Wallpaper is cool again, y’all! I recently wall papered one wall in our master bedroom, and it’s seriously one of my favorite DIY projects I’ve done in a long time. It’s kind of like vaccuming, it makes a big impact in a little mount of time. A lot of bang for your buck, if you will. One wall including 6 cut outs and one large cut for a window took me less than 3 hours. Truth. The best wallpapers? Temporary! Self Adhesive or removable, this kind of wallpaper goes by a few names these days. It is a glorious invention for people who like to change their mind. The wall paper can peel right off without messing up your walls. Temporary wallpaper even works well in rentals. So, I showed you the big master bedroom reveal a few days ago…
Today, I want to share some tips and tricks for putting up temporary wall paper. For starters, I used Tempaper Peonies Noir. Also fair to note that via the Tempaper site, they say not to apply wall paper to textured walls. Oopsie. I’ve got a toddler and an infant, and no time to un texture my walls. Honestly though, I have lightly textured walls and it turned out great. If you press really hard and look super close up, you can see where the texture pokes through. More deets and pics below.
UPDATE: If I could do it over again, I would de texture my wall. Also fair to note that if you are using a dark background wall paper, I would suggest painting your wall a dark shade. If you leave your wall white there is no room for error if the paper shifts or shrinks after you apply, and you might be able to see small white strips.
Here are the tools you will need to hang up removable wall paper
- temporary wall paper
- metal straight edge
- xacto knife
- step ladder
Start by taking switches and plates off of the wall with a screw driver. I started on the right side of my wall only because the one big window is on the left side, and I was scared, ha! I started with the roll of wall paper on the floor below me and pulled a strip up to the ceiling. Stick an inch or two to the ceiling, you can cut it off later. Then un stick about 3 feet of the paper and use your hands to lightly adhere the paper to the wall lining it up with the corner. The paper is fairly easy to work with so if you mess up or it sticks in the wrong place, just carefully lift it up and stick again. Once you get tone strip of paper stuck to the wall, use scissors to roughly cut the wall paper leaving a few inches hanging over your molding. You will go back and cut that with an XACTO and a straight edge when you’re all done.
Let’s talk about matching the pattern because this is important to get a nice crisp cohesive wall. And just so you know, you will end up wasting a little bit of wall paper. (Or better yet, use the leftover wall paper to cover notebooks!) Get back on your step ladder and determine where the pattern matches up. How much extra do you have? If you have more than 12 inches, I’d suggest cutting it so to avoid dealing with lots of extra paper. Once you get your pattern placed, use the same method as above.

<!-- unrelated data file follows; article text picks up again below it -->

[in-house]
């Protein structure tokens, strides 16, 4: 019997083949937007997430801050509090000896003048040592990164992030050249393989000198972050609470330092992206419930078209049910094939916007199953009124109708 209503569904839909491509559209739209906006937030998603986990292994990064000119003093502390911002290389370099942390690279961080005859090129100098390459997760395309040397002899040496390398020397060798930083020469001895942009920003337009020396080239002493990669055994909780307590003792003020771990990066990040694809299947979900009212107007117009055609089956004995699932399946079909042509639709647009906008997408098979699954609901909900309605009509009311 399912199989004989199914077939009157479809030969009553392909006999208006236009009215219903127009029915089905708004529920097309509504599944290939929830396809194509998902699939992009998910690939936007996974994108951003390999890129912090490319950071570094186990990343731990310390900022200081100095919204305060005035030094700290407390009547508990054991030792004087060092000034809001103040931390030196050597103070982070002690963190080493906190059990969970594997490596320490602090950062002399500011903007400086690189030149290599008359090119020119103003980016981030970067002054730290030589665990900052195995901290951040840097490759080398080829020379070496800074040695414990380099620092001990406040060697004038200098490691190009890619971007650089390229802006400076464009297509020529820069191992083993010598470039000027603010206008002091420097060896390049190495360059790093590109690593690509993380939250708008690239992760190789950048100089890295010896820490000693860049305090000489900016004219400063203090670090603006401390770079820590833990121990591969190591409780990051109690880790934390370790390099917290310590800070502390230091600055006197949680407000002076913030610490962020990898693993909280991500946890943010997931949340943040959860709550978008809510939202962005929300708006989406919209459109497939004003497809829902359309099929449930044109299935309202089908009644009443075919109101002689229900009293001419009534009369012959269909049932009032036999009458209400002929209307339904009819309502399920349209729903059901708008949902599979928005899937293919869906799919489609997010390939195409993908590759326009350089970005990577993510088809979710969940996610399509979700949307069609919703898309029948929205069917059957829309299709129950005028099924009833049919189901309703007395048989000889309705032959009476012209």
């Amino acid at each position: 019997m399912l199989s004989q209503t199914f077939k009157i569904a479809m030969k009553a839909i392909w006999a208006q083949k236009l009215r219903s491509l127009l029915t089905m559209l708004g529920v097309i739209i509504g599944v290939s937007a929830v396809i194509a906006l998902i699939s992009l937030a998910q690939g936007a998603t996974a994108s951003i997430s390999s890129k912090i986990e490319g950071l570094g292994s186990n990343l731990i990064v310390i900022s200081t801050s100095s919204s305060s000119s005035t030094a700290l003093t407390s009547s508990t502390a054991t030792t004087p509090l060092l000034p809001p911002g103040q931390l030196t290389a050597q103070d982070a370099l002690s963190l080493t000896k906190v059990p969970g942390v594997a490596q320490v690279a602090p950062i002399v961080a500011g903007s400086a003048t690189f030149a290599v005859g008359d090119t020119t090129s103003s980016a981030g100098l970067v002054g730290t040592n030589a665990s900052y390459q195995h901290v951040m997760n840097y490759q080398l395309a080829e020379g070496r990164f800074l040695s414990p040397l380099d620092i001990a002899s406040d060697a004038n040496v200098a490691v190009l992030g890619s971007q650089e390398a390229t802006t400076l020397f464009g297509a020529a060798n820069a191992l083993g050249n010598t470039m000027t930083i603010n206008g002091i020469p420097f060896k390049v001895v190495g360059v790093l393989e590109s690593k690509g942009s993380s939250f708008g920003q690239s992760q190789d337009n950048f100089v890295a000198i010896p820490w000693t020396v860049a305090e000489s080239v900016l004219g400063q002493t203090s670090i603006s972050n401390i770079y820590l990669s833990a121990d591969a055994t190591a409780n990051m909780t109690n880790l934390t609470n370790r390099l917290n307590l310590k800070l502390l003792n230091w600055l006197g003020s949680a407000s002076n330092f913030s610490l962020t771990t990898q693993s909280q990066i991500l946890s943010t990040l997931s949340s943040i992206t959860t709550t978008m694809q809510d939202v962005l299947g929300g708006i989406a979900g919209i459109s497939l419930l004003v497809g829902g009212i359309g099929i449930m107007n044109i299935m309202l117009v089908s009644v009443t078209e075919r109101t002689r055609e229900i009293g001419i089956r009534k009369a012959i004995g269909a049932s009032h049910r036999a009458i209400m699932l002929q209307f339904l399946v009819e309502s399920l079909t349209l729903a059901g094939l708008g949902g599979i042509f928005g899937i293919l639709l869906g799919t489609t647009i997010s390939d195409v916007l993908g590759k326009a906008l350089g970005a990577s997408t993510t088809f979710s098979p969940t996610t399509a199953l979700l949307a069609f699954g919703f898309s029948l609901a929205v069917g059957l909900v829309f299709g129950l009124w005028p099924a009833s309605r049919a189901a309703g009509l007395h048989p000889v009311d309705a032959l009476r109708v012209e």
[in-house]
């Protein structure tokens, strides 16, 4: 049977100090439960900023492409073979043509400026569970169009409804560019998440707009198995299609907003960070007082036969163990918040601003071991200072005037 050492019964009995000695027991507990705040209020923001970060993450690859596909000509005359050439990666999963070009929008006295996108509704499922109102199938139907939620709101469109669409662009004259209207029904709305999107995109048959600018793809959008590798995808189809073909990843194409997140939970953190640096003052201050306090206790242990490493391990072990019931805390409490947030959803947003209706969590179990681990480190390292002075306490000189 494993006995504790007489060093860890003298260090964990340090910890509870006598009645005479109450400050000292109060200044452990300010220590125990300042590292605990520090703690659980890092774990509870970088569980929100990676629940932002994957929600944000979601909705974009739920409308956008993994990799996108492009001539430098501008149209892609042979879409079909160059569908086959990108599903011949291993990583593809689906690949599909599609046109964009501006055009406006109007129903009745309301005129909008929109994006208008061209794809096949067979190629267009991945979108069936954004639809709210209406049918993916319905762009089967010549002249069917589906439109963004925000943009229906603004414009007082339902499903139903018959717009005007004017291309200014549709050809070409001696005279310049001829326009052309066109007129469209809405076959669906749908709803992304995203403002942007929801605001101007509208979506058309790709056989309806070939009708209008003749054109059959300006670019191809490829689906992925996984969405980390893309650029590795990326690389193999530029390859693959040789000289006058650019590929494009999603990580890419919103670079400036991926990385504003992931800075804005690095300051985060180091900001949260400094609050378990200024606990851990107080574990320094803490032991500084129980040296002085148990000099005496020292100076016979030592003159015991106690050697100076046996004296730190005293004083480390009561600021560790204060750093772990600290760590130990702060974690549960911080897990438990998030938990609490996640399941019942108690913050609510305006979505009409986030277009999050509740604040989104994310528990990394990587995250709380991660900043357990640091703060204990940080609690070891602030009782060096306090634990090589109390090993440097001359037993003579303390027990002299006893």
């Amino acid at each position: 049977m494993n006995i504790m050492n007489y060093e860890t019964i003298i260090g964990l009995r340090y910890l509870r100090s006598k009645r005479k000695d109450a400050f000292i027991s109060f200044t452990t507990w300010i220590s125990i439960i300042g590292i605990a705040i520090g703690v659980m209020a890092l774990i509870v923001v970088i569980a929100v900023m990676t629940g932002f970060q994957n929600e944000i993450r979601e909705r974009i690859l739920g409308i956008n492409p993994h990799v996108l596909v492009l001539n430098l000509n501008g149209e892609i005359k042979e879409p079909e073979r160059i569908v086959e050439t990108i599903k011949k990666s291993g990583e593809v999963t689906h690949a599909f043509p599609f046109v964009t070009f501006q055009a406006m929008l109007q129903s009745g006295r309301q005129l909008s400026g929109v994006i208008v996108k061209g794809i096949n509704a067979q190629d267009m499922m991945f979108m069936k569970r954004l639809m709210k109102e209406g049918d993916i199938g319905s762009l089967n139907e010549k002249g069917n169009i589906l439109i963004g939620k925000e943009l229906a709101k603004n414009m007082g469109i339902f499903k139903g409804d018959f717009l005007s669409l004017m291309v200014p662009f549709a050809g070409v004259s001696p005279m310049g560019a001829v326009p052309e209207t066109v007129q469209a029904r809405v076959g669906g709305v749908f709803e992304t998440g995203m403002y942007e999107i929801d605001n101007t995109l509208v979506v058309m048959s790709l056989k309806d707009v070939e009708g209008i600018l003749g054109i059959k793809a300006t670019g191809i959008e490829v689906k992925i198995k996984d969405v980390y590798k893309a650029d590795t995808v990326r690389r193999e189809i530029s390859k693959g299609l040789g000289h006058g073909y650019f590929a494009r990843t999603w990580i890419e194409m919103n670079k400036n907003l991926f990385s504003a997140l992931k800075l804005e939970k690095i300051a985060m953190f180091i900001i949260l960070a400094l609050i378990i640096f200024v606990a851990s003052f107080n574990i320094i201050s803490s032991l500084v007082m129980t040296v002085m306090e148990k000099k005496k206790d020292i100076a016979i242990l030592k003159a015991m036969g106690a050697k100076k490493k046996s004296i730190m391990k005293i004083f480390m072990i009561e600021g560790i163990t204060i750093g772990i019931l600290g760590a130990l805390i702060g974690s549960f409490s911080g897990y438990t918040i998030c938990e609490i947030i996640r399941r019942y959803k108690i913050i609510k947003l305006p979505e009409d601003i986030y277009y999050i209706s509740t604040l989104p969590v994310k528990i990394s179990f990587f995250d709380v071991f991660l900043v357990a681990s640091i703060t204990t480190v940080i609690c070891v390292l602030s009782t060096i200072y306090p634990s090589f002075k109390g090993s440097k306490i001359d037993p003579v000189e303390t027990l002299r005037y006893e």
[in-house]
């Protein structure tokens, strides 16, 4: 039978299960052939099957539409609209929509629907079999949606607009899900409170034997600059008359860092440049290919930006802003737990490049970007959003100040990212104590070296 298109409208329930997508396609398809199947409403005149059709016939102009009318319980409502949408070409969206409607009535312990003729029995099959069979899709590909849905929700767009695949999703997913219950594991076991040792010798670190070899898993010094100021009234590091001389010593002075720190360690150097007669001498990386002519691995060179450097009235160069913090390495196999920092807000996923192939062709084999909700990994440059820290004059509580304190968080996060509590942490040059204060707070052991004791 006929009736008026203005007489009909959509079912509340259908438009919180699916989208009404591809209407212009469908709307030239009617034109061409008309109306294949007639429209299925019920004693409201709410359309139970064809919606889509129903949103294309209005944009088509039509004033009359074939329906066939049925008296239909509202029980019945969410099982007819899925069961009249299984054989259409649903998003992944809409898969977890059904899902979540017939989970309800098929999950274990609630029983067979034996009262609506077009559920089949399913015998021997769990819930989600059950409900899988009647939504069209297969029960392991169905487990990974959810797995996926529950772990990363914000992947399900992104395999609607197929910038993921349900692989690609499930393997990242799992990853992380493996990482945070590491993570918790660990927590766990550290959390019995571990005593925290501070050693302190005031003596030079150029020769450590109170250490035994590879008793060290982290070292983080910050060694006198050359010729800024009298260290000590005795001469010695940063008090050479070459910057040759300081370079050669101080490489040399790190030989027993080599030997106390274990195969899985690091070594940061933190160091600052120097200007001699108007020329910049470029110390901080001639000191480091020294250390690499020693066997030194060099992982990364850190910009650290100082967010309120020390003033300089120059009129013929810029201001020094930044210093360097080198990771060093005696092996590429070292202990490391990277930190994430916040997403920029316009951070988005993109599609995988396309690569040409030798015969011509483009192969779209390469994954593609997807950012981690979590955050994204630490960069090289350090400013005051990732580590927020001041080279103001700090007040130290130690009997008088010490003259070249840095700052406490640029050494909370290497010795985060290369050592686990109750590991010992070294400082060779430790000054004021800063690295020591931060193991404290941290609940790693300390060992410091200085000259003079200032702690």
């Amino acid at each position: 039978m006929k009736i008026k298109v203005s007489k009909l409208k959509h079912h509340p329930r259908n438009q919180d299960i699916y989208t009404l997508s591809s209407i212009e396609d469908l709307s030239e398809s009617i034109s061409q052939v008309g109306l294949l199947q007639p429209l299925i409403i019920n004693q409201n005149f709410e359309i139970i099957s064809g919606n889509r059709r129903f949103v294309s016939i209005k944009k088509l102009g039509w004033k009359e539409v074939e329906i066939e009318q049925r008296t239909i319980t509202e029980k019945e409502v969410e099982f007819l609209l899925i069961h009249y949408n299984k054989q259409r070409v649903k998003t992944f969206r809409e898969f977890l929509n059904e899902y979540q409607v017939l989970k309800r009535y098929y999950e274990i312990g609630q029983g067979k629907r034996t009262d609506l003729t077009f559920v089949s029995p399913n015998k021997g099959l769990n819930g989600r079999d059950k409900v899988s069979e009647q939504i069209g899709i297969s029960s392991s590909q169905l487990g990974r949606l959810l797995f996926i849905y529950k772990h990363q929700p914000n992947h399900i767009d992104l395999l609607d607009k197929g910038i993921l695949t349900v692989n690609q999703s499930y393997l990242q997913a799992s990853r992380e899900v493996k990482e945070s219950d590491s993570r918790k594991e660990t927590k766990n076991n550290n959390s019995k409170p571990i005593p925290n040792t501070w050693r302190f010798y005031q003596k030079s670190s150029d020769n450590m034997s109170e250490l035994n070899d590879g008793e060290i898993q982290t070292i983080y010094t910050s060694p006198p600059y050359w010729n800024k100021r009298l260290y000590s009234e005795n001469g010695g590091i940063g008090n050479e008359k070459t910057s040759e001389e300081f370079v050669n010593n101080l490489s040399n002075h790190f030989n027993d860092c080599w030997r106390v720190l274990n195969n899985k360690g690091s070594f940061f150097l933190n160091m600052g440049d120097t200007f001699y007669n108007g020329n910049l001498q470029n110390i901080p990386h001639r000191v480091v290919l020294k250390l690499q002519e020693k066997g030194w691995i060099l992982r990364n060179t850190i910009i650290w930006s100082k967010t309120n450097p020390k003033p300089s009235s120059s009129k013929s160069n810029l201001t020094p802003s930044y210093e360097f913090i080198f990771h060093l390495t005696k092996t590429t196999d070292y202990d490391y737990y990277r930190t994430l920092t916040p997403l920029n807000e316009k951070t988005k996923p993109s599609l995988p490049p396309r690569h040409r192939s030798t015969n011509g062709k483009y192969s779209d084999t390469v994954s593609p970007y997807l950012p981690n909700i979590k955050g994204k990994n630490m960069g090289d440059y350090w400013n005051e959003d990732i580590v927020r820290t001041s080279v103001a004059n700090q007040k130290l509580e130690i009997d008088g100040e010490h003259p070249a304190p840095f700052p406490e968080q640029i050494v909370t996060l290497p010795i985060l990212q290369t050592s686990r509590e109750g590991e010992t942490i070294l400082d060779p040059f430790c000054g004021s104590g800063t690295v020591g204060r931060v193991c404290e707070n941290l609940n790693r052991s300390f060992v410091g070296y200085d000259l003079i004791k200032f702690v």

As I un stuck the white backing paper from the roll, I would use scissors to cut it off as I went down the wall. The less paper you’re dealing with. the better. You can see what I mean in this picture…
Cutting holes around outlets and lights is easy peasy. I let my paper lightly hang over the outlet and then used my XACTO knife cut a slit int he middle of the outlet and then all the way around the outlet opening. Here’s a picture of the cut out for one of the sconces. This cut out fell between 2 pieces of wall paper. The cut out does not have to be precise, the cover will make it look nice and crisp. Promise.
Here’s the wall with 5 strips up!
The hardest part for me was the window on the left side of the room. I did my usual routine, with lighting pressing a few inches to the ceiling, but then I had to cut a crisp line to fit the window while still matching the pattern. Thankfully, the wall paper is very forgiving. And the real problem happened at the bottom of the window, wait for it…
At the bottom of the window this happened. The cut out with my window molding was tricky and then I next thing I knew I ripped the paper. If you look really closely you can see the diagonal line where I had to patch, but it is not at all noticeable on the whole wall. So long story short, if you need to patch a little mishap, it’s no big deal!
Here’s a close up of the patch, the 2 arrows are pointing at the seam. It’s pretty hard to see.
And here’s why Tempaper says to apply wall paper to un textured walls. For the record, to notice this you have to look super closely.
Here is a bulleted version of tips and tricks for applying temporary wall paper:
- It’s best to have un textured wall. (But, you can do it on lightly textures walls if you want.)
- Overlap each strip at least a centimeter.
- Try not to make the wall paper stretch. If you do, after a few weeks you could end up with a little space between strips once the paper settles back into place.
- Temporary wall paper is not precise, give yourself a break 🙂
And here’s a fun side by side… the wall paper makes such a huge difference!
If you want to see more of our master bedroom, click the picture!
Have you ever used removable wallpaper? It’s amazing!
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